Canada: Wal-Mart Victory At The Supreme Court

The long-anticipated judgment of the Supreme Court of Canada in the Québec Wal-Mart case (Plourde v. Wal-Mart Canada Corp., 2009 SCC 54, along with its sister case, Desbiens v. Wal-Mart Canada Corp., 2009 SCC 55) was released on Friday, November 27, 2009. As expected, the judgment sheds significant light on a Québec employer's rights and obligations with respect to the closure of a business in a unionized context. On the positive side, the Supreme Court confirmed that a Québec employer cannot be forced to continue to operate its business — or to reopen its business — as a result of allegations of unfair labour practices, and held that particular recourses under the Québec Labour Code are unavailable to employees in a workplace closure situation. However, the Court made it clear that employers who close to avoid a union are not off the hook. It recognized that unfair labour practices can arise in the context of a business closure, and the closure itself can be found to be an unfair labour practice. Employees in these situations are not without recourse and, in fact, the general recourses available under the Labour Code to sanction unfair labour practices could potentially give rise to a range of penalties against an employer and a variety of remedies for affected employees.

Factual Context

In August 2004, a union was certified to represent the employees of a Wal-Mart store in Jonquière Québec. The Jonquière store was the first Wal-Mart store in North America to be unionized. In April of 2005, after collective agreement negotiations broke down, the Minister of Labour appointed an arbitrator to settle the first collective agreement. On the same day, Wal-Mart announced that it was closing its Jonquière store, leading to the termination of all store employees.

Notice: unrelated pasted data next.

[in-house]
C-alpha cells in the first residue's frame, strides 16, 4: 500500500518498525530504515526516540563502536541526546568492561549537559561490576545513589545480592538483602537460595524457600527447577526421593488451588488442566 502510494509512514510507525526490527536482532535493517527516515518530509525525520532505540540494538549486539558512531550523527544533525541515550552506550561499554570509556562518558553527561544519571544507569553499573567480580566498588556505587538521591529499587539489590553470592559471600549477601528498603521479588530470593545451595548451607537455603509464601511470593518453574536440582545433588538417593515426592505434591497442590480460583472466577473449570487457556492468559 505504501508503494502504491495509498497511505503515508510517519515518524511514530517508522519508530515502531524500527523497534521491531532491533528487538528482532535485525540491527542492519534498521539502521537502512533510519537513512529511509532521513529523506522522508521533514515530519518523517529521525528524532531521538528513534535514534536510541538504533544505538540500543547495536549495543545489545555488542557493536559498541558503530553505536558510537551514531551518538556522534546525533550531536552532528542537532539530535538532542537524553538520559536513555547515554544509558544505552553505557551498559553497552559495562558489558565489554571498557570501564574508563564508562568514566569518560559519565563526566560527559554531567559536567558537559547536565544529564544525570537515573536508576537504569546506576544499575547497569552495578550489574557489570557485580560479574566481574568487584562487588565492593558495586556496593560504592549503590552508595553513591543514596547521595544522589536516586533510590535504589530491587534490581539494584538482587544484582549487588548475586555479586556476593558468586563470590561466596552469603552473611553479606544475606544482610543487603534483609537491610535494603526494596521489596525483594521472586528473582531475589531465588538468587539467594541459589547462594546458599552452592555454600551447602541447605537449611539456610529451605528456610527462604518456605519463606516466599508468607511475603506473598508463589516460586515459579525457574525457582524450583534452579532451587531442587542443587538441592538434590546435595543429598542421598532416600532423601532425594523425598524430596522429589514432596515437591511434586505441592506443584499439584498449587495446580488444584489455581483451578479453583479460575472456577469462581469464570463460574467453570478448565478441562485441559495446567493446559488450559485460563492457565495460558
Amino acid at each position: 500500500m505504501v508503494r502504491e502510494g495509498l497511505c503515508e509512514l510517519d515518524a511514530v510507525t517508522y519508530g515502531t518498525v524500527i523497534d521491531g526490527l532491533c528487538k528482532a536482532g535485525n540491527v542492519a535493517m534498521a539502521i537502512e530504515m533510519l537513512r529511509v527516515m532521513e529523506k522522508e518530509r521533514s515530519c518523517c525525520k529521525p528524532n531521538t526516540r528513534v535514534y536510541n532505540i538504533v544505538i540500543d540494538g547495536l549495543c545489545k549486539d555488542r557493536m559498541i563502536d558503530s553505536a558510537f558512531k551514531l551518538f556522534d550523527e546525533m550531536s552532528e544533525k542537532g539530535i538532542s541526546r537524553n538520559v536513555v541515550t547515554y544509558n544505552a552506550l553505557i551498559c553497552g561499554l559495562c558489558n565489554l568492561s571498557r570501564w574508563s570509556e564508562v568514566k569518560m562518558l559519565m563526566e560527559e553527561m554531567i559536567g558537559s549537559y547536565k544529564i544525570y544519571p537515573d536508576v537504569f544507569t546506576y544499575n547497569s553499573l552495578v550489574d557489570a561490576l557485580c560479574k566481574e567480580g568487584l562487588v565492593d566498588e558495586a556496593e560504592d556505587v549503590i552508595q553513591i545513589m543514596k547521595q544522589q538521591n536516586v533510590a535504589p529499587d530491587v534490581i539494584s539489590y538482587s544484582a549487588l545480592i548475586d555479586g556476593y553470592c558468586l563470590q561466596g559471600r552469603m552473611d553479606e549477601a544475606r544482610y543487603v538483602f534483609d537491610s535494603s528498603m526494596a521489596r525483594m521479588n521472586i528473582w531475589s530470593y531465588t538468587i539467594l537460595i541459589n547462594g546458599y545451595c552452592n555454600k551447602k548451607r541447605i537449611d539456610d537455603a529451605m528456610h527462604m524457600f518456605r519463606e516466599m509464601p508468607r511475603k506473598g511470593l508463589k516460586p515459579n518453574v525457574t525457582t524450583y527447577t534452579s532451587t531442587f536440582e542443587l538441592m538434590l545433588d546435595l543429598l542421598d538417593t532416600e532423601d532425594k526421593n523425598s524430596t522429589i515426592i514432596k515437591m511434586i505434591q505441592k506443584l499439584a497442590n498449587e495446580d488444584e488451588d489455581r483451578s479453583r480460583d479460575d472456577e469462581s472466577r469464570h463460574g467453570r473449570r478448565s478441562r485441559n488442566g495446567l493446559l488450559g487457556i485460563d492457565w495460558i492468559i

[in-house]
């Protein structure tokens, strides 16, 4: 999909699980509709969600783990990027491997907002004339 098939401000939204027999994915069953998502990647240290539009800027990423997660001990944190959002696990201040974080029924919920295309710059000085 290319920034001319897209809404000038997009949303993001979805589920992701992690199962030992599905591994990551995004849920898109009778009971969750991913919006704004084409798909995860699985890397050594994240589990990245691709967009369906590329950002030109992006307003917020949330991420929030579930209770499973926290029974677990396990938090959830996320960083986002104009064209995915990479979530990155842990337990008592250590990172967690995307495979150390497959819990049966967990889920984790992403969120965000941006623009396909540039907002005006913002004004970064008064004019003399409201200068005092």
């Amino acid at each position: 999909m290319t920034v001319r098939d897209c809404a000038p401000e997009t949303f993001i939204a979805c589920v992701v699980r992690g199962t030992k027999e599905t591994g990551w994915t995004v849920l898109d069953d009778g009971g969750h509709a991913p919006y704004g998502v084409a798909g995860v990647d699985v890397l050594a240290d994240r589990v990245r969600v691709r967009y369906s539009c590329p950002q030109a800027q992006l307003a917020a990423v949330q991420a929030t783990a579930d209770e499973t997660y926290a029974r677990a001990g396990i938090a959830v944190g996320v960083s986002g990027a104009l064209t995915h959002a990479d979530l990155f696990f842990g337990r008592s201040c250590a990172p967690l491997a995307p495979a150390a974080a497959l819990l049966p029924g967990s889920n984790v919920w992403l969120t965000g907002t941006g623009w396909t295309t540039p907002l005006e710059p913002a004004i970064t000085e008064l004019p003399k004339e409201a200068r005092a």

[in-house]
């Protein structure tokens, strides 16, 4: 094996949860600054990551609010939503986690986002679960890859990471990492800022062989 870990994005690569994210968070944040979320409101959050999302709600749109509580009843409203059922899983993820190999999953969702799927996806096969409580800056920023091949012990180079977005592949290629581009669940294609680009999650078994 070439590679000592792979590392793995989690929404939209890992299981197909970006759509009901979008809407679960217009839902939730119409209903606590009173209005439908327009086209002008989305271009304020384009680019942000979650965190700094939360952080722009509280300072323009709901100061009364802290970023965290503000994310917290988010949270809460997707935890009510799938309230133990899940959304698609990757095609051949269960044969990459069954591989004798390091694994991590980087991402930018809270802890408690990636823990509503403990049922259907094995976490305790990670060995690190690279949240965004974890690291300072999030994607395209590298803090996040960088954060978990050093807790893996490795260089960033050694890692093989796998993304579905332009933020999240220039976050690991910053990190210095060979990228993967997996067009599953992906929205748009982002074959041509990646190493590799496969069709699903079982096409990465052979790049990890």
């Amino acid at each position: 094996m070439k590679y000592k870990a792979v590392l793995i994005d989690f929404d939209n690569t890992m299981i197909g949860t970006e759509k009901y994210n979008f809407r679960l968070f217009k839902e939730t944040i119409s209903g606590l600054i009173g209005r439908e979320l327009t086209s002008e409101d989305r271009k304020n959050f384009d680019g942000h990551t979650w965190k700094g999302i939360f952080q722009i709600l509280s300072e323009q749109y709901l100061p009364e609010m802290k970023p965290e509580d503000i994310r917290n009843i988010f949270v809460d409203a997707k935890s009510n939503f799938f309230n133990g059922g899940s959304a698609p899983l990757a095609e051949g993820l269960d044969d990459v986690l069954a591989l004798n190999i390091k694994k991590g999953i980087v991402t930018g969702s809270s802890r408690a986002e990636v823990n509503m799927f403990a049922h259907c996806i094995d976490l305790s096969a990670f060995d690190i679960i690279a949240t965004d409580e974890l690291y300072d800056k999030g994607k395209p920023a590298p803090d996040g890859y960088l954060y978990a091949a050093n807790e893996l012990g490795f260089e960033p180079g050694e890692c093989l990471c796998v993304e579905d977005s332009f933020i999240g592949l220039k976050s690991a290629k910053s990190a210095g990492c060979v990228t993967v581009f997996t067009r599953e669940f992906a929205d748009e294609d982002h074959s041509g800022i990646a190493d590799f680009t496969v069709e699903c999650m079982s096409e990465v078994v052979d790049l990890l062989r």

A number of proceedings arose out of the closure of the Jonquière store, mostly alleging that the store closure was a measure undertaken by Wal-Mart as a part of a broader union avoidance and union-busting strategy. Gaétan Plourde was one of several employees to file a complaint under ss. 15 to 17 of the Québec Labour Code, claiming to have lost his job because of his union activities and seeking an order to be reinstated in his position.

Sections 15 to 17 of the Labour Code provide a specific complaint mechanism for employees who consider that they have been dismissed, suspended, transferred or discriminated against, or that they have been the victim of reprisals or any other sanction, because they have exercised a right under the Code. Under s. 17, there is a simple presumption in favour of the employee if the Commission is satisfied that the employee did in fact exercise a right under the Code. It is then up to the employer to rebut the presumption by demonstrating that the measure was justified by another "good and sufficient reason". Section 15 sets out specific remedies that may be ordered by the Labour Relations Commission if a complaint is upheld, notably, in the case of a dismissal, reinstatement with full compensation for lost salary and benefits.

In the circumstances, an order of reinstatement would effectively have forced the reopening of the store. However, Plourde argued that even if the closure was permanent and genuine, it constituted a violation of his freedom of association and should be reversed on that basis.